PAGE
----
Daydreaming is Good for You

I’m a fan of daydreaming so finding out that it helps one process information and be more creative has made my day!

Here’s where things get interesting: those students assigned to the boring task performed far better when asked to come up with additional uses for everyday items to which they had already been exposed. Given new items, all the groups did the same. Given repeated items, the daydreamers came up with forty-one per cent more possibilities than students in the other conditions.

What does this mean? Schooler argues that it’s clear evidence that those twelve minutes of daydreaming allowed the subjects to invent additional possibilities, as their unconscious minds pondered new ways to make use of toothpicks. This is why the effect was limited to those items that the subjects had previously been asked about—the question needed to marinate in the mind, “incubating” in those subterranean parts of the brain we can barely control.

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I’m a Daydream Believer

Those silly monkees might have been right after all, it is good to believe in daydreamers as they might solve problems faster.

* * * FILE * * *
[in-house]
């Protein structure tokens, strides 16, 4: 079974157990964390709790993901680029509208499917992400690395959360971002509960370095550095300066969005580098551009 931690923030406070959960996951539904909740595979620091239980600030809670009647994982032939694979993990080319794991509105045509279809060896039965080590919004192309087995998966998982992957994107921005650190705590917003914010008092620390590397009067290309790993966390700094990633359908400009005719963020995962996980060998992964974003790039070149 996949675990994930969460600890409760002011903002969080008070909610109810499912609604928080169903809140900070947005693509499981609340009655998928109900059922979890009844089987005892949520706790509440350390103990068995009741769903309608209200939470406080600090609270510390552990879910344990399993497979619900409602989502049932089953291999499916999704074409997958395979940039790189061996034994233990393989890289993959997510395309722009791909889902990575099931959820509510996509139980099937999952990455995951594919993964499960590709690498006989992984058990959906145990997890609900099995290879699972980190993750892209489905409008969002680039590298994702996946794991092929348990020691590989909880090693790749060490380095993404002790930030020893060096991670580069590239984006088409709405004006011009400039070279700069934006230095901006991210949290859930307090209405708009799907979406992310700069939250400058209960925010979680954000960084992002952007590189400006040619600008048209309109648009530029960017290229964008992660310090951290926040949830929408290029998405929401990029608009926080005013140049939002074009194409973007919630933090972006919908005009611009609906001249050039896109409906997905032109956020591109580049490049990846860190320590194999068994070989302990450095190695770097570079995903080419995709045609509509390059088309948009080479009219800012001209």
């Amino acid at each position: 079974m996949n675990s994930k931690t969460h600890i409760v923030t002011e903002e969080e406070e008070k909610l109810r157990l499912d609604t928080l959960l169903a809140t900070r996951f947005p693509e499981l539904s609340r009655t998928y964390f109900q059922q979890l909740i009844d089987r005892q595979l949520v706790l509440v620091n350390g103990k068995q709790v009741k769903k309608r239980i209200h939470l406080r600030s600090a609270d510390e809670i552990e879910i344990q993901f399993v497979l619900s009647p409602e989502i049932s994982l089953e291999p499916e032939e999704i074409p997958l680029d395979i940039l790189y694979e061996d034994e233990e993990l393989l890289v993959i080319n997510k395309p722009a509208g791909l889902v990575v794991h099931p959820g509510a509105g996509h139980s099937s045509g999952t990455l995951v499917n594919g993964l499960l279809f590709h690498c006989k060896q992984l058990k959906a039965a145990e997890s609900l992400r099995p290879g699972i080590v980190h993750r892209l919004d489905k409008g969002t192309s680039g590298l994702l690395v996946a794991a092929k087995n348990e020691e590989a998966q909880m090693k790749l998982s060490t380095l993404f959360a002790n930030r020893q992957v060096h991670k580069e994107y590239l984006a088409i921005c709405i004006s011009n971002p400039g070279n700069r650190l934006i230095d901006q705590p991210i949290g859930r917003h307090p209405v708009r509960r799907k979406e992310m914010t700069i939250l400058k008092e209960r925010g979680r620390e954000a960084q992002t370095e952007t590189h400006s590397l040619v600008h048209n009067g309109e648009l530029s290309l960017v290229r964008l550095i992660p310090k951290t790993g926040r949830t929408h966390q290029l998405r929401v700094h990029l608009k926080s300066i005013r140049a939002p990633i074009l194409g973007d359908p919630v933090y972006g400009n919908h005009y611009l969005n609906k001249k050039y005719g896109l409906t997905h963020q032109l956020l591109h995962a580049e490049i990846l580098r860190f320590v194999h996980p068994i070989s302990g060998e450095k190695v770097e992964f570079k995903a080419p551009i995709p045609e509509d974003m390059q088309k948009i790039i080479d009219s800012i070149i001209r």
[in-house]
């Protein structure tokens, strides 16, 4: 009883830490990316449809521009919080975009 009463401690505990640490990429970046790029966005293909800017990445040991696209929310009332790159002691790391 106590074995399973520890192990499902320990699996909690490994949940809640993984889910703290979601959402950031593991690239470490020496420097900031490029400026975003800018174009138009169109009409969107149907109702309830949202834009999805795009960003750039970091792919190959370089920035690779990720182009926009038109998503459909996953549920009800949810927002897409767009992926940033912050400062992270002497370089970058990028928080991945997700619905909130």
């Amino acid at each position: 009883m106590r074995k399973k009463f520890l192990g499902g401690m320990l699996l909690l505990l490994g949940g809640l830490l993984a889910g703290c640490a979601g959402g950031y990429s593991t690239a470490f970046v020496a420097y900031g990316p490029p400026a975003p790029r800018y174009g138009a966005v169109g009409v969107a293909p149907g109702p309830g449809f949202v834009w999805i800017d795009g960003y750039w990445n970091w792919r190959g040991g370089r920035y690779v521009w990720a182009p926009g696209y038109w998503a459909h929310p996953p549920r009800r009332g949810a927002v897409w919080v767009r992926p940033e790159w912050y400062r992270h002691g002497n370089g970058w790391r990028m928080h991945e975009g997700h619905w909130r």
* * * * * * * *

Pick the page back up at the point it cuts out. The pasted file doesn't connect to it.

“People assume that when the mind wanders away it just gets turned off – but we show the opposite, that when it wanders, it turns on,” said Christoff, co-author of the study, and head of a neuroscience laboratory at the University of British Columbia in Western Canada.

The findings, published in the Proceedings of the National Academy of Sciences, suggest daydreaming might be a better way to solve problems than intense focusing.

“People who let themselves daydream might not think in the same focused way as when performing a goal-oriented task, but they bring in more mental and brain resources,” said Christoff.

She argued that now people might change their attitudes towards daydreamers.

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